Still waiting on that #JusticeforHan…but we’re getting there (slowly). After thwarting Cipher’s plans, former DSS Agent Luke Hobbs (Dwayne Johnson) and mercenary Deckard Shaw (Jason Statham) return to their respective lives. Meanwhile, another threat rises in the form of a lethal, “Darwinism” virus that, if released, will exterminate the weak of the weak of humanity before rebuilding them into synthetics.
Trying to delay the inevitable is MI6 agent Hattie (Vanessa Kirby), who is framed by cybernetically enhanced super-terrorist Brixton Lore (Idris Elba) after stealing the virus. Brixton’s organization that has outfitted him will stop at nothing to get it back. He’s the apex alpha that can’t be defeated by one man. Which is why two alphas, despite their dislike for one another, stand the best chance of taking “Black Superman” down.
Regardless of whether we’ll ever see true justice for a beloved Fast and Furious character or not, it’s close to assumed fact that the best aspect of the bombastic and beyond bloated eighth installment known as The Fate of the Furious was the conjoined dynamic Johnson and Statham brought to the proceedings. So much so, that an end credits teaser that would have crystallized the Hobbs & Shaw future in the envelope of F&F was axed by executive producer Vin Diesel in what can be looked at as a final act of pettiness after a prolonged feud with The Great One. This will not be the first nor the last time that you’ll read “Hobbs & Shaw is exactly the movie you thought it would be.”
The primo mileage out of this one may very well come down to how much a movie goer enjoys the steady one-upmanship the characters Johnson and Statham deploy on one another. Whether it’s making not-so-subtle and subtle jabs on each other’s manhood/lack thereof, or totally being unimpressed with how the other handles business, above all Hobbs & Shaw is a buddy-cop movie and the on-screen chemistry of the two action stalwarts is special. The electricity the two possess largely keeps the spinoff, way lengthier than needed, amusing. They’re not alone in cast support. Although he’s nothing more than a #2 to the true big baddie, Elba calibrates his performance into the appropriate tune, and Kirby looks poised to return if she wants to as the only current female of note. Two prominent cameos appear, one inspired and another probably sucking up too much screen time to be considered one. Huge unanswered question: Where’s Owen Shaw?
Beginning with Fast & Furious 6, the F&F films have an affinity for using something just barely above a MacGuffin that is explained by being dangerous in the wrong hands (Nightshade, God’s Eye, EMP device) to serve as the crux of their plots. That’s Hobbs & Shaw as well; a mix of M:I2 and Mass Effect 3‘s synthetic/organic storyline (Perhaps future follow-ups will continue to lean into sci-fi?). And it wouldn’t be at least a little connected to everything without an underlying theme of family, making amends with those who share literal bloodlines.
As the decade draws to a close, there have been a few directors that can be credited with pushing the action genre forward. One is Chad Stahelski of John Wick fame, and another is the person that was uncredited in the movie that assisted in bringing Baba Yaga to life in David Leitch. If the trailers indicated — read, spoiled — anything, it was that the improbably wild set pieces are here to stay. It’s about as good as a CGI-heavy actioner can be, captured with the good stuff in frame as opposed to out of it. Having two distinct characters with different approaches and fight styles gives a little more intrigue and creativity to all the outlandish stuff.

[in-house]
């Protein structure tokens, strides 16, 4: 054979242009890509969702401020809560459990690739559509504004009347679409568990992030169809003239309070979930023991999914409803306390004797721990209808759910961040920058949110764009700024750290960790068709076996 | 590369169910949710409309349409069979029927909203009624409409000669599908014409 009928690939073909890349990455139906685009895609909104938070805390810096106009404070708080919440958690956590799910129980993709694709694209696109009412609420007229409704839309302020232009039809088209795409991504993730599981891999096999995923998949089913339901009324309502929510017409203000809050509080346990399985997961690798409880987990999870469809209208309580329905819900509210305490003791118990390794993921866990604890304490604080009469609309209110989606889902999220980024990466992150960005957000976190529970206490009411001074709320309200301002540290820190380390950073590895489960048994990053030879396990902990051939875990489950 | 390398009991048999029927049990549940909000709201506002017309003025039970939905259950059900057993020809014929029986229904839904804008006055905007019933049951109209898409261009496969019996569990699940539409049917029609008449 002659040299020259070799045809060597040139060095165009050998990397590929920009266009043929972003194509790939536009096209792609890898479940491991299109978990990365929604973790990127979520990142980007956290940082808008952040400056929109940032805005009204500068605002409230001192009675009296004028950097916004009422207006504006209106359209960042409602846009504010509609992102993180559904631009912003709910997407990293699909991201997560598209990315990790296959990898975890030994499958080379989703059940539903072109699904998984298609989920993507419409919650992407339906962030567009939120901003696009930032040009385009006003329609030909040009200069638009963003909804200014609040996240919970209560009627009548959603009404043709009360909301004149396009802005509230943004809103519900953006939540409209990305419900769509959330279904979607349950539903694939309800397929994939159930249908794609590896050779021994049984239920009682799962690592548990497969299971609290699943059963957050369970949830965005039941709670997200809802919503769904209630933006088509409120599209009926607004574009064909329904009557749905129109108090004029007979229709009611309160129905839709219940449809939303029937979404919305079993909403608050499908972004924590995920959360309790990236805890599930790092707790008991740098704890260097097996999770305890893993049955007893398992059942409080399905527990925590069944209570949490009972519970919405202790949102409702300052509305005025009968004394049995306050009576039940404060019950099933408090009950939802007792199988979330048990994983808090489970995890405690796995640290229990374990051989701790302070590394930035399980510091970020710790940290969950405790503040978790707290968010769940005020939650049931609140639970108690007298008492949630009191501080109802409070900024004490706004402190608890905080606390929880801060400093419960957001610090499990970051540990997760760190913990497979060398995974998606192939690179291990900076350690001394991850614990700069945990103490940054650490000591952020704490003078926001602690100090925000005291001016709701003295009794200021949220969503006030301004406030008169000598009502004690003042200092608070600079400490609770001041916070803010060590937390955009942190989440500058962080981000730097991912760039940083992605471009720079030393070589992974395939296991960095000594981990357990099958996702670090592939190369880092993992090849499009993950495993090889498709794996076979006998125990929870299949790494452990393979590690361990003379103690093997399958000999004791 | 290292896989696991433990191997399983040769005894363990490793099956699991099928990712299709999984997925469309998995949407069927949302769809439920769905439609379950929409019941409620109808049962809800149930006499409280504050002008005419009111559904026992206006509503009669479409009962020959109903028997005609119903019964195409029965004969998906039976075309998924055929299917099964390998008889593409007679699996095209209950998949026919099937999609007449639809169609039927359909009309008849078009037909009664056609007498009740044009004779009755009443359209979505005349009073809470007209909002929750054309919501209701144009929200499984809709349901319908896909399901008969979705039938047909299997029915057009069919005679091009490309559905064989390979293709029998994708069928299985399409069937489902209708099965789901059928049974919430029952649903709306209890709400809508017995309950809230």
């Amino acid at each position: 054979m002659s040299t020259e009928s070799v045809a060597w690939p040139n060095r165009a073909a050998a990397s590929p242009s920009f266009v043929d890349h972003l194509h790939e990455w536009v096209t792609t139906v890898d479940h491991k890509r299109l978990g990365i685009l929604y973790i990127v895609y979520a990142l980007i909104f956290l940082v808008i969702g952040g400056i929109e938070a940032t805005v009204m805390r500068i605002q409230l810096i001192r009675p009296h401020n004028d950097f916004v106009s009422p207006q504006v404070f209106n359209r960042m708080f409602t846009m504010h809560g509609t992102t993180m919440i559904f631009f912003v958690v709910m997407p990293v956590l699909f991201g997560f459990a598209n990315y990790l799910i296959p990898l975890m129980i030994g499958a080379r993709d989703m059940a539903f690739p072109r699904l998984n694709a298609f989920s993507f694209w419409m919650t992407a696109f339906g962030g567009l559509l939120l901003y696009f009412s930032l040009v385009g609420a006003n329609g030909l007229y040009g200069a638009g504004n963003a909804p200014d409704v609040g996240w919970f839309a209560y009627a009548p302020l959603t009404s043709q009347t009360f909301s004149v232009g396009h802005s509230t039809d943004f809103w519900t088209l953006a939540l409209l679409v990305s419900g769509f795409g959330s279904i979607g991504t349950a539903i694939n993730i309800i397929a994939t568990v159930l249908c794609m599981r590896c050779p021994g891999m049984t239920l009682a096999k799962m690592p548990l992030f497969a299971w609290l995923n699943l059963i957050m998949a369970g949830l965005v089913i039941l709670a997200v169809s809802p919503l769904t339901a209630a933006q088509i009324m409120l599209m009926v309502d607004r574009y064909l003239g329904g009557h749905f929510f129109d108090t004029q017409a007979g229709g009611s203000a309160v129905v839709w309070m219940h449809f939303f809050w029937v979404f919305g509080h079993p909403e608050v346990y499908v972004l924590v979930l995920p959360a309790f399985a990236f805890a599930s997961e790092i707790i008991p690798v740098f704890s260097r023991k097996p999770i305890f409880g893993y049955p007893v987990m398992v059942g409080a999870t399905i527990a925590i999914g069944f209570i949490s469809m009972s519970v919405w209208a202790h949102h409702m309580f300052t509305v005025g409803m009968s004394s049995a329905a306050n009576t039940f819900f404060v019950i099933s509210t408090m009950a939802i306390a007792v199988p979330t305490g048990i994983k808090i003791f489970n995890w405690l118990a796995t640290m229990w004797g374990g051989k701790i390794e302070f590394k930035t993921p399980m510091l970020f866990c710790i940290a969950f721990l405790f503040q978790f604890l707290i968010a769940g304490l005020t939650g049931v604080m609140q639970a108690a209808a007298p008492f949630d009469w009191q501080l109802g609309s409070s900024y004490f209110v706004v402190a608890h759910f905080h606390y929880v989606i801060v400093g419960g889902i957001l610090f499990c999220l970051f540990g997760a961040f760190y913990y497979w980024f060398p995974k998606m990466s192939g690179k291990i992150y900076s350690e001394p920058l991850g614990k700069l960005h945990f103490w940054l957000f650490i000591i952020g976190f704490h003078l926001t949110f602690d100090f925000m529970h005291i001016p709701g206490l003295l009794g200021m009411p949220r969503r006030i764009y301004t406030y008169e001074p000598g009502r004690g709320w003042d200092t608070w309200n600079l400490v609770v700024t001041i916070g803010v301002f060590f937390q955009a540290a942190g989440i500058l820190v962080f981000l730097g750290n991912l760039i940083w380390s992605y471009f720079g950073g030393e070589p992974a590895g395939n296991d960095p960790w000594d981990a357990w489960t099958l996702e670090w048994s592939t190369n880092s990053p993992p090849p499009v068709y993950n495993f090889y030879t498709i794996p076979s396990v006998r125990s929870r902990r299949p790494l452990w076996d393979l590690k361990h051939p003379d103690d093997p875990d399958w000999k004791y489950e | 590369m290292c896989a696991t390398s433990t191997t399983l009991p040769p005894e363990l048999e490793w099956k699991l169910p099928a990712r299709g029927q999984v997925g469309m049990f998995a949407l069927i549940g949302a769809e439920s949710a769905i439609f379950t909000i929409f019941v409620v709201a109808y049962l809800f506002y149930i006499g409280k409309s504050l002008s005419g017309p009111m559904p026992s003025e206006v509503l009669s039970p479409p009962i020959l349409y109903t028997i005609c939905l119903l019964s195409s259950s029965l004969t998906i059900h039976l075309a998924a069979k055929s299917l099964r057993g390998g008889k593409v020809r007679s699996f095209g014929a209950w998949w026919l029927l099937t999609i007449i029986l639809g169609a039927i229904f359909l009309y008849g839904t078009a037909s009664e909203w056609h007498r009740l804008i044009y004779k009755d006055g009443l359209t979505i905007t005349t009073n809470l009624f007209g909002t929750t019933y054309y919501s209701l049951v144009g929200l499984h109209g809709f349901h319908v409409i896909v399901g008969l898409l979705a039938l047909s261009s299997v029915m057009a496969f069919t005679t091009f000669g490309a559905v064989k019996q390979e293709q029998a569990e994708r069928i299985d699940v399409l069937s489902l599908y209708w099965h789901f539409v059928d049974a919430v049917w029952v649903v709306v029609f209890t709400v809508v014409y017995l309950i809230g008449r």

Hobbs & Shaw, while sharing many strengths and weaknesses of what it’s being spun off from, ultimately lives on the outskirts of the billion-dollar franchise. That’s actually a good thing. If Johnson & Statham’s tag-team effort proves but one thing upon conclusion, it’s that there’s likely more fun left in subsequent follow-ups featuring the ice-cold can of whoop-ass and the champagne problem than there may be with the original family.
Photo credits go to cnet.com, syfy.com, and time.com.
For additional detailed thoughts on films both small and large, games, and the key moments that comprise each, check out ThatMomentIn.com.
Follow me @MovieManJackson/@Markjacksonisms
I think I scored it a tad higher than you simply because I tend to have fun with these movies. It’s funny though, they always land around the same score for me. Rarely does one make a meaningful stride forward. But I guess I am content with them being fun, lightweight throwaway entertainment. If I were to lose that enjoyment, these things would sink fast.
I was kind of meh on it immediately after watching, but that’s why it’s beneficial sometimes to let things linger, because a day later, I found myself more amused than I thought I was.
Weirdly enough, this kind of feels reminiscent to Venom for me. Some good things in this movie, but not a strong movie overall imo. But with that said, Venom’s ending and post credits has me excited for a sequel, and so does Hobbs & Shaw. I believe that there’s more juice and future on this F&F end than with the originals right now. A huge chunk of Fast & Furious died when Paul Walker sadly passed away, at least in my opinion. Going to take a lot for me to get truly interested in F&F9.
How awesome to see a WWE superstar in that movie?
Ha, don’t know if we can call Dwayne a WWE superstar anymore.
I’m basically in the same boat….(or car or airplane). I went in with really low expectations and they were met. I was entertained while I watched but have now forgotten everything I saw. I gave it a mild pass at the time because the chemistry between the two leads was amusing.
The chemistry definitely carries this to enough of a recommendation. I’m actually fairly excited for the sequel in a way that F&F9 doesn’t have me excited.